The government of former Malaysian Prime Minister Najib Razak used funds from deals with the central bank and the sovereign wealth fund to pay for some of the liabilities of beleaguered state fund 1Malaysia Development Berhad (1MDB), sources with knowledge of the matter told Reuters.
The payments, which were kept secret by Najib’s administration, show the extent to which federal agencies and government money were used to bail out debt-ridden 1MDB, a fund founded by Najib and subject to money laundering investigations in at least six countries.
About $500mn raised from a land sale agreement with the central bank and about $300mn from the sell-back of shares of sovereign fund Khazanah Nasional Berhad were used to fund the $1.2bn settlement amount owed to Abu Dhabi state fund IPIC, the sources said.
The sources did not want to be identified as they were not authorised to talk to media.
At the time of payments to IPIC last year, 1MDB had said it had funded the settlement through ongoing rationalisation programmes. But Malaysia’s new finance minister dismissed those claims this week as “deception” and said the finance ministry had been bailing out 1MDB for over a year.
Najib held the finance ministry portfolio since 2008, including when he was prime minister, until his shock defeat in a general election earlier this month.
Neither he nor a spokesman were available for comment on the allegations on 1MDB.
1MDB officials did not immediately reply to questions on the matter.
1MDB’s financial position has unravelled in recent days under the new Malaysian administration of Mahathir Mohamad, who has opened investigations into allegations of money laundering and corruption at the state fund.
Najib has been barred from leaving the country and is being questioned by the anti-graft agency.
In civil lawsuits, the US Justice Department has alleged that about $4.5bn was misappropriated from 1MDB.
The Malaysian fund has denied any wrongdoing and Najib has denied all allegations of corruption against him.
Khazanah told Reuters in an e-mail that the ministry of finance exercised its right in August 2017 to redeem outstanding Redeemable Convertible Cumulative Preference Shares amounting to 1.2bn ringgit, which were issued to the ministry in 2011.
In a statement issued later, Khazanah said it had no control over the utilisation of the funds once the shares were redeemed.
The finance ministry had the right to redeem the shares at any point, it said.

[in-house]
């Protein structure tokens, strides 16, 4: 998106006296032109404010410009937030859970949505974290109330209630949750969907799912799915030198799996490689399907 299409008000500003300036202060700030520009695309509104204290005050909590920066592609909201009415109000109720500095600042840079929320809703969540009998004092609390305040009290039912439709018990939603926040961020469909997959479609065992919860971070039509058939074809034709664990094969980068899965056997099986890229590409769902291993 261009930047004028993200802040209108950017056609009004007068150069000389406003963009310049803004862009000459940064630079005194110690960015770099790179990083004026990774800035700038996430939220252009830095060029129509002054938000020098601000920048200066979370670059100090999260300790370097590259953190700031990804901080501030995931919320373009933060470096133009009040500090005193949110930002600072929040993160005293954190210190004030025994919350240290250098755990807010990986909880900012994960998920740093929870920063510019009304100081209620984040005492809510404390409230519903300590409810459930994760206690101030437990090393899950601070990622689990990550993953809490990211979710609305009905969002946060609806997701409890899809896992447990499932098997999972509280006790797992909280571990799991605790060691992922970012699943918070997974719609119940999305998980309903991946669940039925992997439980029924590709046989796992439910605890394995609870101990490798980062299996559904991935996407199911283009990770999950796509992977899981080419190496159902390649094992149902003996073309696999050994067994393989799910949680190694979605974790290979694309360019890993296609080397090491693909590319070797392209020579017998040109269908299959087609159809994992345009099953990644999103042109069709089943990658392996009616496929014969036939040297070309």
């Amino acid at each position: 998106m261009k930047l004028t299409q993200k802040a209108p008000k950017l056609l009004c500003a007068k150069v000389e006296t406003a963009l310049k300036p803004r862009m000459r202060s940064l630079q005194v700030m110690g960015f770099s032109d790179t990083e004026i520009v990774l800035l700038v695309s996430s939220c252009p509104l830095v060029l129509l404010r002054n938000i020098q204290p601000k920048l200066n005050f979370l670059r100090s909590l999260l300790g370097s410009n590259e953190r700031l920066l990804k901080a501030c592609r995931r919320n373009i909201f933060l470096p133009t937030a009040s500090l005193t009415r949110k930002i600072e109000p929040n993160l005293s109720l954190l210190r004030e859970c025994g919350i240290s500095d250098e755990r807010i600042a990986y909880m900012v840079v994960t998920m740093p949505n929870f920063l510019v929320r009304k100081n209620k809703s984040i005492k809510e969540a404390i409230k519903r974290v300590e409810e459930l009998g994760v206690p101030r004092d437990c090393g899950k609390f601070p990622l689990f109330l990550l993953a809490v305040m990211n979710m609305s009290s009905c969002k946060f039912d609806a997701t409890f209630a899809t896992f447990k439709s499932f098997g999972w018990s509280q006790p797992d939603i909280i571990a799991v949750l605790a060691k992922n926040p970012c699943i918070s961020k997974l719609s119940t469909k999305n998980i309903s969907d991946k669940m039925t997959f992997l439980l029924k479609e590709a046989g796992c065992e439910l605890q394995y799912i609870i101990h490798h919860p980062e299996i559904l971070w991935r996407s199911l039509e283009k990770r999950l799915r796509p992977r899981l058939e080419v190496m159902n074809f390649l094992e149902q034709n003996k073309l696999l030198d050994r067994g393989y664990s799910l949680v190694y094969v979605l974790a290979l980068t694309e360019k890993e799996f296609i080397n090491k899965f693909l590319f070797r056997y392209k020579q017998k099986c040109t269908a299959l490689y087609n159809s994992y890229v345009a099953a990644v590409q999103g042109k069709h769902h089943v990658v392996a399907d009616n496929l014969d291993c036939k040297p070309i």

The central bank said in a statement it initiated the purchase of the land, and it was conducted as an arms-length transaction.
It said it has extended information on the deal to the country’s anti-graft agency for a complete review.
The finance ministry did not respond to requests for comment on the central bank deal.
On the Khazanah transaction, it directed Reuters to the Khazanah response.
New Finance Minister Lim Guan Eng is scheduled to hold a news conference at 0830 GMT. Funds from the Khazanah share repurchase deal were used to pay for the first tranche of settlement payment owed to IPIC, while money from the land sale to central bank was used to fund the second and final tranche, the sources said.
As part of the initial settlement agreement with IPIC, 1MDB was supposed to pay the $1.2bn in two tranches – one by July 31 and the other by December 31.
1MDB missed the first deadline to pay $600mn.
The Abu Dhabi fund then allowed 1MDB to pay the amount in two equal instalments by end August.
It was not clear when exactly in August Khazanah made the 1.2bn ringgit payment to the finance ministry that was eventually used to fund the IPIC settlement.
On December 27, 1MDB said it had paid the final tranche and that the entire settlement amount was paid through funds raised by an “ongoing rationalisation” programme.
Bank Negara Malaysia said on January 4 that it had agreed to purchase a plot of land from the Malaysian government for about 2bn ringgit after several months of discussions.
Najib’s government deceived the public and parliament over the country’s financial situation and 1MDB, Lim, the finance minister, said this week.
The ministry has paid for nearly 7bn ringgit of 1MDB’s dues since April 2017 and the government is due to pay billions more from 2022, he said.
LEAVE A COMMENT Your email address will not be published. Required fields are marked*
QSE to launch new incentives for local and global investors
Turkish lira hit by fears of post-election uncertainty
‘Digital governance among key enablers of future banking’
Clashes at Libya oil ports cut output by nearly half
Iran minister signals compromise on ‘small’ rise in Opec oil output
Wind, solar technologies set to push Mena's electricity mix to 50% by 2050
London, Frankfurt stock markets gain; Paris loses
Asia markets rise on bargain-buying